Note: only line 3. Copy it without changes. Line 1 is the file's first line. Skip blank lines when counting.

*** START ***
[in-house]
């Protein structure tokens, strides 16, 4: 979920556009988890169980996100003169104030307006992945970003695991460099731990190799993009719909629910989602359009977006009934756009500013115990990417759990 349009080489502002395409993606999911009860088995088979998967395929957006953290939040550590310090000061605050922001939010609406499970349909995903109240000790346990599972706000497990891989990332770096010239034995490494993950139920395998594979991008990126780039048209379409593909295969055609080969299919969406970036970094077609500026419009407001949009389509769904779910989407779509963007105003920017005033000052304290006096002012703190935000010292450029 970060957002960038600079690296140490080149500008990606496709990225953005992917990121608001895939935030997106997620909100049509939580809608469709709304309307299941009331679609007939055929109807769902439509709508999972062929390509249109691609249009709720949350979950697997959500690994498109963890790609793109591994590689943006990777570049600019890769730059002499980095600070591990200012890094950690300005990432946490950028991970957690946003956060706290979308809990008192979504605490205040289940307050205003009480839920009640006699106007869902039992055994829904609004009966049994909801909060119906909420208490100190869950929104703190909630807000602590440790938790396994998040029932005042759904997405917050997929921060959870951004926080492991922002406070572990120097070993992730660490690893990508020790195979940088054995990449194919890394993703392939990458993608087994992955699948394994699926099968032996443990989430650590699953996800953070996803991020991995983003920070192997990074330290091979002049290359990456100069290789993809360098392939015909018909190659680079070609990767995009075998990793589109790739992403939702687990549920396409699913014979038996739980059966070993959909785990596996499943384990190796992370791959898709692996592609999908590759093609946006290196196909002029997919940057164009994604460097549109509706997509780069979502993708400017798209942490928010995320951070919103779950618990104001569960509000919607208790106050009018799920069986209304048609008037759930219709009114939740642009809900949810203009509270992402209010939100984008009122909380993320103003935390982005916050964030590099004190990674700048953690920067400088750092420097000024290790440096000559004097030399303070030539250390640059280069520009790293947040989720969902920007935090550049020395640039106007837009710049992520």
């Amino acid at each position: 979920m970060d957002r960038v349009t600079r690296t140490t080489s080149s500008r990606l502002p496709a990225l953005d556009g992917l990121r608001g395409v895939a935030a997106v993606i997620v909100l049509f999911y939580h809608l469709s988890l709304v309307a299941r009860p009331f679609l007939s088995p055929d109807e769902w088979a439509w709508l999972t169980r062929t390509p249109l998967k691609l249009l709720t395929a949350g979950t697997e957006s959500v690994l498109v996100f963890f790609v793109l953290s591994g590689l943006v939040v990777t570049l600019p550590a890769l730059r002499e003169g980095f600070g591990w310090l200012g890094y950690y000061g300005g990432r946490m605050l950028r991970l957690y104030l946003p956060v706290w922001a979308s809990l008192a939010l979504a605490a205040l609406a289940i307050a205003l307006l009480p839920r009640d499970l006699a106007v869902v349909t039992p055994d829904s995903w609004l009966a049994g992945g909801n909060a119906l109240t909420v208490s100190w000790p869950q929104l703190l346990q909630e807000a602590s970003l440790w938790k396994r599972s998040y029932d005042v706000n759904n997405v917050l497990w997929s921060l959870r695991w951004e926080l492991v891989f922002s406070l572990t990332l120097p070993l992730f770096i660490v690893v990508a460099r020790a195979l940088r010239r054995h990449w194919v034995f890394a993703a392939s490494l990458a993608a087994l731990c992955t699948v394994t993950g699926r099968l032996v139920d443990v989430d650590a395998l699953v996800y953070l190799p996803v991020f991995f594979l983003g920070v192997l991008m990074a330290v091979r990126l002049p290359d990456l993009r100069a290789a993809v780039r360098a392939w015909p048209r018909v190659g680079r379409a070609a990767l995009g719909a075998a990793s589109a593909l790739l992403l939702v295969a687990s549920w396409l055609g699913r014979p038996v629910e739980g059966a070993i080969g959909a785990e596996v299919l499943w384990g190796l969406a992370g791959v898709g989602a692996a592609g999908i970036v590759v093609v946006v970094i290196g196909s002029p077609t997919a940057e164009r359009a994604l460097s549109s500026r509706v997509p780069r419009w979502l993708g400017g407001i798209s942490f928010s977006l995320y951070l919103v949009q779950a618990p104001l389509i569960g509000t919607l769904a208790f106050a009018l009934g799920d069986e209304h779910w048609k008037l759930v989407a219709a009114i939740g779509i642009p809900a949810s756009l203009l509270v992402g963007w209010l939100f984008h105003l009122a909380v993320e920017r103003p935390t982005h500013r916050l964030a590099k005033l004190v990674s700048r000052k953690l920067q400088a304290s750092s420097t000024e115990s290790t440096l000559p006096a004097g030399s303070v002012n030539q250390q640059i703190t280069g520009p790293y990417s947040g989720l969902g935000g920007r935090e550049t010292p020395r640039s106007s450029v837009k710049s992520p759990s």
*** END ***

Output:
């Amino acid at each position: 979920m970060d957002r960038v349009t600079r690296t140490t080489s080149s500008r990606l502002p496709a990225l953005d556009g992917l990121r608001g395409v895939a935030a997106v993606i997620v909100l049509f999911y939580h809608l469709s988890l709304v309307a299941r009860p009331f679609l007939s088995p055929d109807e769902w088979a439509w709508l999972t169980r062929t390509p249109l998967k691609l249009l709720t395929a949350g979950t697997e957006s959500v690994l498109v996100f963890f790609v793109l953290s591994g590689l943006v939040v990777t570049l600019p550590a890769l730059r002499e003169g980095f600070g591990w310090l200012g890094y950690y000061g300005g990432r946490m605050l950028r991970l957690y104030l946003p956060v706290w922001a979308s809990l008192a939010l979504a605490a205040l609406a289940i307050a205003l307006l009480p839920r009640d499970l006699a106007v869902v349909t039992p055994d829904s995903w609004l009966a049994g992945g909801n909060a119906l109240t909420v208490s100190w000790p869950q929104l703190l346990q909630e807000a602590s970003l440790w938790k396994r599972s998040y029932d005042v706000n759904n997405v917050l497990w997929s921060l959870r695991w951004e926080l492991v891989f922002s406070l572990t990332l120097p070993l992730f770096i660490v690893v990508a460099r020790a195979l940088r010239r054995h990449w194919v034995f890394a993703a392939s490494l990458a993608a087994l731990c992955t699948v394994t993950g699926r099968l032996v139920d443990v989430d650590a395998l699953v996800y953070l190799p996803v991020f991995f594979l983003g920070v192997l991008m990074a330290v091979r990126l002049p290359d990456l993009r100069a290789a993809v780039r360098a392939w015909p048209r018909v190659g680079r379409a070609a990767l995009g719909a075998a990793s589109a593909l790739l992403l939702v295969a687990s549920w396409l055609g699913r014979p038996v629910e739980g059966a070993i080969g959909a785990e596996v299919l499943w384990g190796l969406a992370g791959v898709g989602a692996a592609g999908i970036v590759v093609v946006v970094i290196g196909s002029p077609t997919a940057e164009r359009a994604l460097s549109s500026r509706v997509p780069r419009w979502l993708g400017g407001i798209s942490f928010s977006l995320y951070l919103v949009q779950a618990p104001l389509i569960g509000t919607l769904a208790f106050a009018l009934g799920d069986e209304h779910w048609k008037l759930v989407a219709a009114i939740g779509i642009p809900a949810s756009l203009l509270v992402g963007w209010l939100f984008h105003l009122a909380v993320e920017r103003p935390t982005h500013r916050l964030a590099k005033l004190v990674s700048r000052k953690l920067q400088a304290s750092s420097t000024e115990s290790t440096l000559p006096a004097g030399s303070v002012n030539q250390q640059i703190t280069g520009p790293y990417s947040g989720l969902g935000g920007r935090e550049t010292p020395r640039s106007s450029v837009k710049s992520p759990s």